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The story of the Nutcracker

The Nutcracker

The origin of The Nutcracker is loosely based on the E.T.A. Hoffmann fantasy story The Nutcracker and the Mouse King, the story is about a girl who befriends a nutcracker that comes to life on Christmas Eve and wages a battle against the evil Mouse King.

One of Hoffmann's stories was adapted by the French writer Alexandre Dumas. It was the tale of a little girl, Marie, and her Christmas toys. Hoffmann's title for it was "Nutcracker and Mouse King."

The story begins on Christmas Eve in the home of Marie and her brother. Drosselmeyer, a friend of the family arrives and gave the children a mechanical castle as a present. However, since the figures inside the castle keep repeating the same actions over and over again, the two children soon tire of it. Marie then notices a nutcracker in the form of a soldier. Marie and Fritz both enjoy opening nuts with the Nutcracker, until Fritz places a nut that is too large and too hard for the Nutcracker to open into the toy's mouth and breaks his jaw. Marie uses a ribbon from her dress to bandage the Nutcracker's jaw and tells him that Fritz will fix him the next day.

That night, Marie sees several mice emerge from behind the wall, including the seven-headed Mouse King. Marie's dolls come to life and start to fight the mice. The Nutcracker leads the dolls, proudly displaying the ribbon which Marie gave him. The mice are about to win the battle and the Nutcracker is about to be taken prisoner but Marie then throws a shoe at the Mouse King. As she does so, she faints and falls against a cabinet, cutting her arm on its glass door. In the morning, Marie tells her parents about the battle between the mice and the dolls but they think that it was just a feverish dream caused by the girl's injury.

Having repaired the Nutcracker, Drosselmeyer comes back to Marie's home. Marie tells him about the battle which she witnessed and Drosselmeyer tells her the origin of the Nutcracker.

According to Drosselmeyer's story, a princess named Pirlipat is tricked by the Mouse Queen into letting her and her mouse children eat some lard (pig fat) which was intended to be used to make sausages for the king's supper. The angry king orders the court inventor, a man named Drosselmeyer, to create traps to kill the mice. After her children are killed, the furious Mouse Queen puts a curse on Princess Pirlipat, magically transforming her into a nutcracker.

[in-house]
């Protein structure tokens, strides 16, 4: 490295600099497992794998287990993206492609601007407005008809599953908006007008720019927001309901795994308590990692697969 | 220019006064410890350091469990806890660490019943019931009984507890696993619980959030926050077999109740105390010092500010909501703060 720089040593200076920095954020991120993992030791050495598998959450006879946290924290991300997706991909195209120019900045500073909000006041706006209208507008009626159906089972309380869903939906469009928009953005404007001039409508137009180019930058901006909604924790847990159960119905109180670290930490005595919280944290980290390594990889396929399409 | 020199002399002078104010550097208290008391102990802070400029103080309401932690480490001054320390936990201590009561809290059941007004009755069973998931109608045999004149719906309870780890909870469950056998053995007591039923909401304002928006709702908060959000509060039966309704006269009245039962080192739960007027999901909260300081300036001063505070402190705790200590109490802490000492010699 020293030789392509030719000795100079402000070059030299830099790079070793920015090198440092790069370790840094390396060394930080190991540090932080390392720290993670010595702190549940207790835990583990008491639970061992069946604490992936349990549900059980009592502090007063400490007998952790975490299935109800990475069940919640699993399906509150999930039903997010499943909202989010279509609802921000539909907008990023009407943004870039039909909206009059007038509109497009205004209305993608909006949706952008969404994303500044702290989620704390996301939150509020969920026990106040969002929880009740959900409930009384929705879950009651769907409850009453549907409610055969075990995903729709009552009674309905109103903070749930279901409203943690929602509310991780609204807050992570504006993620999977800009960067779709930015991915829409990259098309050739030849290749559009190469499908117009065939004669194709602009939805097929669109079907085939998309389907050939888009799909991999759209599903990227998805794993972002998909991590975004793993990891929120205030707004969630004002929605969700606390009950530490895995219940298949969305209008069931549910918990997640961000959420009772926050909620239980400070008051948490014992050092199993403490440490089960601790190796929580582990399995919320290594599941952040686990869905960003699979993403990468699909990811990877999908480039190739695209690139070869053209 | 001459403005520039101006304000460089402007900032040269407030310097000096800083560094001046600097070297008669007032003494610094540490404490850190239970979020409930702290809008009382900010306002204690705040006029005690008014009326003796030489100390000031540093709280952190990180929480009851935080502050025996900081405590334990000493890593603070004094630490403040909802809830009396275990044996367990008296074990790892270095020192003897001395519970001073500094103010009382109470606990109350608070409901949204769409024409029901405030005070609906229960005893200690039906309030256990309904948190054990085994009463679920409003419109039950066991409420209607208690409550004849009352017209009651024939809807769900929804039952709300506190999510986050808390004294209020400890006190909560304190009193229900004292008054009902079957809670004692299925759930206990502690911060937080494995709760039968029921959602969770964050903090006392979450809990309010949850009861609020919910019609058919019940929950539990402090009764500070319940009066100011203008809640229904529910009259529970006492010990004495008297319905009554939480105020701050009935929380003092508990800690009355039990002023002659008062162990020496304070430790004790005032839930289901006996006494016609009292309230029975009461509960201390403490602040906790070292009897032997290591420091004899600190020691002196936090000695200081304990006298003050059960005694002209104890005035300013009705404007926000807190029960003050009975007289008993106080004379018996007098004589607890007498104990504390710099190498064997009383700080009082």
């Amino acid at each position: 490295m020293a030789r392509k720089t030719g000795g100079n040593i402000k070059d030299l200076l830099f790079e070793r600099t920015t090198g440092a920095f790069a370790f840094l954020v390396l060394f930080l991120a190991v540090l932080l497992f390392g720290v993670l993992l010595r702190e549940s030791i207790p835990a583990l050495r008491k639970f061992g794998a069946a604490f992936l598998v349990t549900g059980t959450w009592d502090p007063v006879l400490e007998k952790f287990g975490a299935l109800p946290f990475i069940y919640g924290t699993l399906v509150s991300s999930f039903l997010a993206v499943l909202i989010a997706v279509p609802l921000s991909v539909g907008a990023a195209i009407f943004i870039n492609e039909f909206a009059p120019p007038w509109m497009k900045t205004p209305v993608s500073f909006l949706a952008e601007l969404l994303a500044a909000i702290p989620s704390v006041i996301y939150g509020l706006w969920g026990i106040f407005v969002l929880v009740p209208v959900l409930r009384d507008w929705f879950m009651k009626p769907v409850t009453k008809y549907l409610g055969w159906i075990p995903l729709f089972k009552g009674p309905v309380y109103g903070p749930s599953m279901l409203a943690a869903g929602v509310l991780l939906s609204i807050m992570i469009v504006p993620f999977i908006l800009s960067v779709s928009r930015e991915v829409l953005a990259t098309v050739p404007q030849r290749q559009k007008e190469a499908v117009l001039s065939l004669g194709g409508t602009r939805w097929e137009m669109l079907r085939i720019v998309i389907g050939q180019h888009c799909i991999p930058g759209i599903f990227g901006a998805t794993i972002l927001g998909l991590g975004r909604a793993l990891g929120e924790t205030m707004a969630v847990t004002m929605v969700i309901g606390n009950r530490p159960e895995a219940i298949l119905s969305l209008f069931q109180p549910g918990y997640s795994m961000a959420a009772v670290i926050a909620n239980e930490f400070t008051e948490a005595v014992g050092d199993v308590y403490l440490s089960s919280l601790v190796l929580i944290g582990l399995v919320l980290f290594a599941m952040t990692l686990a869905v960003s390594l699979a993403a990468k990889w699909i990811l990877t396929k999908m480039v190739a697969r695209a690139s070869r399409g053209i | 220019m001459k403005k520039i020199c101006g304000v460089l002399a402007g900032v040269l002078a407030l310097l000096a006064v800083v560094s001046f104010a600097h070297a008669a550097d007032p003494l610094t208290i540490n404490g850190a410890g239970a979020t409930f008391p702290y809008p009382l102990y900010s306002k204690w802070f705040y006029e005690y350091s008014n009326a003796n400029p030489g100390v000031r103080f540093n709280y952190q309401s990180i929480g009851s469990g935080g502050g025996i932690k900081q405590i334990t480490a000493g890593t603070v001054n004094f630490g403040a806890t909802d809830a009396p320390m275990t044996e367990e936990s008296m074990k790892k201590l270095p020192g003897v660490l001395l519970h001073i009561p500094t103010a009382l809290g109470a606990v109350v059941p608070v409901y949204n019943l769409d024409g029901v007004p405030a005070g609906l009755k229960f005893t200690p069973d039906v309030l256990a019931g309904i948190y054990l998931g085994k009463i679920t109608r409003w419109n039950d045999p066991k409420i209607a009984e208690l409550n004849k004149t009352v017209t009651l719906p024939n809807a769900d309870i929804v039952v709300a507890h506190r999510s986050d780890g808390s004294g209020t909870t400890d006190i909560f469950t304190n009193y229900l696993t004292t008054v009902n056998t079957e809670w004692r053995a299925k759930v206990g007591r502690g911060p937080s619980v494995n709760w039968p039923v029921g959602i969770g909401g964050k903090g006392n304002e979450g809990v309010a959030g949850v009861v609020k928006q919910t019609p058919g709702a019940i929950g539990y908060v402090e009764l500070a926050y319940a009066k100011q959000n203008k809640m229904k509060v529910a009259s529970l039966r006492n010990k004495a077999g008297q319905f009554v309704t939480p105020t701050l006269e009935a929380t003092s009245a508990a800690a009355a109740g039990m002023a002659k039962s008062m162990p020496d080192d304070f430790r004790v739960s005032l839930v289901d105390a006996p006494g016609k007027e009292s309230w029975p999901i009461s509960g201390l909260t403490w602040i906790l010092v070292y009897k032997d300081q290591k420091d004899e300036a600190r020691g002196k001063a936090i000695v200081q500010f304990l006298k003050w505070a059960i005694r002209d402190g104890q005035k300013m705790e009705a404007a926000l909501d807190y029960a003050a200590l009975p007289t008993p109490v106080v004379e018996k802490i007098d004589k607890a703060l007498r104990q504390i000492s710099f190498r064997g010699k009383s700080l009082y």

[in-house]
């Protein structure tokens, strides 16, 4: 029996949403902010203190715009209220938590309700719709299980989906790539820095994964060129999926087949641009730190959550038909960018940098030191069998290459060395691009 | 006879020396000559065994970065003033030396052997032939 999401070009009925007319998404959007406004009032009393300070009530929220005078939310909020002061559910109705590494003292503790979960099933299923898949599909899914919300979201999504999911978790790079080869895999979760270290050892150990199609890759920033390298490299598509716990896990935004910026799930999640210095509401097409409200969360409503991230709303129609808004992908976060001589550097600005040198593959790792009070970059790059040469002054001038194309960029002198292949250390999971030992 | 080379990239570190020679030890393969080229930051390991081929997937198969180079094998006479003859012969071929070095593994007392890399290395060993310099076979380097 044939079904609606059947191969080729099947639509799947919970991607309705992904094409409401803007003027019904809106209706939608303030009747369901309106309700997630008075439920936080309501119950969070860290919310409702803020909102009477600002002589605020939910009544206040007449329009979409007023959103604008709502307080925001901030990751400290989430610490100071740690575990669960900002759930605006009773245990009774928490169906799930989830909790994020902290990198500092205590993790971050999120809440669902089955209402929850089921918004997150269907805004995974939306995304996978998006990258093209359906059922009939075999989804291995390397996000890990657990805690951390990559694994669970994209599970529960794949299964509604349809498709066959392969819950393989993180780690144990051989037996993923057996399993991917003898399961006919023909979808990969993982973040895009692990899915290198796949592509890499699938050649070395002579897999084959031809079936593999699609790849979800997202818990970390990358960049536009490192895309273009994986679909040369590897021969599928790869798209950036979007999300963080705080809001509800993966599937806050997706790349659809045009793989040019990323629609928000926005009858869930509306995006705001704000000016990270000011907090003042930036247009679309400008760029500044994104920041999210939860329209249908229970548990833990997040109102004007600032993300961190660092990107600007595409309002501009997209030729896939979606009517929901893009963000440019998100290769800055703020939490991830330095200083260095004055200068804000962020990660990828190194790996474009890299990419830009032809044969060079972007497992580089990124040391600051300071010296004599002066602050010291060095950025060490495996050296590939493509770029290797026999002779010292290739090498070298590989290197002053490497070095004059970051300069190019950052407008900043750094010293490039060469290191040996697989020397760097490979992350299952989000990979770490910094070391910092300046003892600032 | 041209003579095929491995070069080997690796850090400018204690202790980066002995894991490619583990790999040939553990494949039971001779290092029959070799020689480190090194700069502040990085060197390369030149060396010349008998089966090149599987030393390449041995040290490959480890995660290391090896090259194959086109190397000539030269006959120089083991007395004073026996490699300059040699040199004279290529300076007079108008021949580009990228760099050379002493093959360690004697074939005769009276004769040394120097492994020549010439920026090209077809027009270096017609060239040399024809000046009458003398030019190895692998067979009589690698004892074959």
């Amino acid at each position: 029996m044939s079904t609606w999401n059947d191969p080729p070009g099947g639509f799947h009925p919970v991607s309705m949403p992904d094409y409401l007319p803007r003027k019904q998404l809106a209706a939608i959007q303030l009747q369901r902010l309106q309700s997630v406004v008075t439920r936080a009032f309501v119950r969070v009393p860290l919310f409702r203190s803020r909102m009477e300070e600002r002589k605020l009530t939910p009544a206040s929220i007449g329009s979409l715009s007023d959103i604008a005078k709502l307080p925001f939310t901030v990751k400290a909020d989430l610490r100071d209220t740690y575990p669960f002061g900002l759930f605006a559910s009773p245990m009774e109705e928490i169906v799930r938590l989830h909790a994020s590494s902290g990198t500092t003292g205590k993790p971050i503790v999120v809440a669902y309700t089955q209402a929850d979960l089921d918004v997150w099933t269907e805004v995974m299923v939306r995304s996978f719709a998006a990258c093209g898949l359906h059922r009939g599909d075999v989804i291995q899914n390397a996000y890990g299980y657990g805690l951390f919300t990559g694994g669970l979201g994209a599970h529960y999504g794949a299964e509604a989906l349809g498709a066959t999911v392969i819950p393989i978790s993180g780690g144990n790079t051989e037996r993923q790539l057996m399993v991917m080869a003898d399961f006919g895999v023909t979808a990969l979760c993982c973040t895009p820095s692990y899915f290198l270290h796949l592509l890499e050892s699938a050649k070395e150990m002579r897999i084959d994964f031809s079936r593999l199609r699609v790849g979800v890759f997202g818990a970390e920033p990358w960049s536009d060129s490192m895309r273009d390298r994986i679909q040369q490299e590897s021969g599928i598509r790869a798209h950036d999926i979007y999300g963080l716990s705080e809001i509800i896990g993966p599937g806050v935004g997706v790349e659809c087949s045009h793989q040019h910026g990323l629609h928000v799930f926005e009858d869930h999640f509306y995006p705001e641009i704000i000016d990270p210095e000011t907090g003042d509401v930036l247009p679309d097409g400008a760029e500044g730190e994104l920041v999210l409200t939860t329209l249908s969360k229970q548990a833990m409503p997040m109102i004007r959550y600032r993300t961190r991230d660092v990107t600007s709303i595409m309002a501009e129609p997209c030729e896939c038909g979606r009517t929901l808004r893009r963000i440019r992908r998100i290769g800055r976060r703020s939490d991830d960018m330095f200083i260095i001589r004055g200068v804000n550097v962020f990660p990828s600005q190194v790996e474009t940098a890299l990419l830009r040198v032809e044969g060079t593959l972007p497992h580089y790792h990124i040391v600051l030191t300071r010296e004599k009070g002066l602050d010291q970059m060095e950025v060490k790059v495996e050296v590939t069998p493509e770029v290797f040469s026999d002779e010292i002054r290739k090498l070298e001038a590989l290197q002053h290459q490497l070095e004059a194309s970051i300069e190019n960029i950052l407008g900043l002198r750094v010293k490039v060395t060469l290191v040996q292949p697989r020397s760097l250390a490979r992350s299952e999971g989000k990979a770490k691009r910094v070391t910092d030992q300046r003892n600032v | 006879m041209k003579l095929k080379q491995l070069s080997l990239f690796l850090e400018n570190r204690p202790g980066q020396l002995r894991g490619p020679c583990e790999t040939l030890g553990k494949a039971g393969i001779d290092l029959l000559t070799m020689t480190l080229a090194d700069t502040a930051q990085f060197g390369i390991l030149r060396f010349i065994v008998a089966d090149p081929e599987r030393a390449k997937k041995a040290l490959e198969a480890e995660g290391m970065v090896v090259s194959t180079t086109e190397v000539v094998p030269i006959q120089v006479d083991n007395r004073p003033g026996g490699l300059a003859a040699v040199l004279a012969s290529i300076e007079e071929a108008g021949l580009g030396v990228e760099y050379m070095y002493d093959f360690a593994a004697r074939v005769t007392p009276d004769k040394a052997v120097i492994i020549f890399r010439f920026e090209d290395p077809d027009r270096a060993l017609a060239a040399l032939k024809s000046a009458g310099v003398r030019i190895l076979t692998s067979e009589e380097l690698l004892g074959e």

There is only one way to cure the princess, a young man who has never shaved nor worn boots has to use his teeth to crack open the nut Krakatuk, hand the nut to the princess to eat, and take seven steps backward without stumbling. The king declares that whoever cures Princess Pirlipat can marry her. Many men try to crack open the nut, all of them breaking their teeth in the process, but Drosselmeyer's nephew succeeds. However, on the seventh step backward, he treads on the Mouse Queen's tail. The curse passes to Drosselmeyer's nephew, who is transformed into a nutcracker. Pirlipat refuses to marry the young man because he has suddenly become very ugly.

At night, Marie hears the Mouse King order her to give him candy and all of her dolls, otherwise, he will bite the Nutcracker to pieces. Marie does what the rodent says but the Mouse King soon demands more. The Nutcracker tells her that he just needs a sword. Marie gives him the sword of one of her brother's toy soldiers. The Nutcracker returns, carrying seven crowns as proof that he has killed the seven-headed Mouse King. He takes Marie away to the doll kingdom, where she sees many amazing sights. However, after she falls asleep in a palace in the doll kingdom, Marie wakes up in her own bed at home. Even though Marie is able to show her parents the Mouse King's seven crowns, they still insist that her visit to the doll kingdom was just a dream and forbid her to talk about it anymore.

Sometime later, Marie is standing on a chair, looking at the Nutcracker in the toy cabinet and remembering the remarkable things which happened to her. She tells the Nutcracker that she would not be like Pirlipat and would love him no matter what he looked like. There is a loud bang and Marie falls off her chair. Her mother then tells her that Drosselmeyer and his nephew have arrived. Drosselmeyer's nephew tells Marie that he was the Nutcracker and that she broke the curse by saying that she would love him regardless of his appearance. Marie and the young man later return to the kingdom of dolls and are eventually married.

In 1892, the Russian composer Tchaikovsky and choreographers Marius Petipa and Lev Ivanov turned Alexandre Dumas' adaptation of the story into the ballet The Nutcracker as we know it today. Because the ballet is set on Christmas Eve (and the hero is a nutcracker come to life), the products quickly became associated with holiday décor! And now you know the story of the Nutcracker and its link to Christmas.

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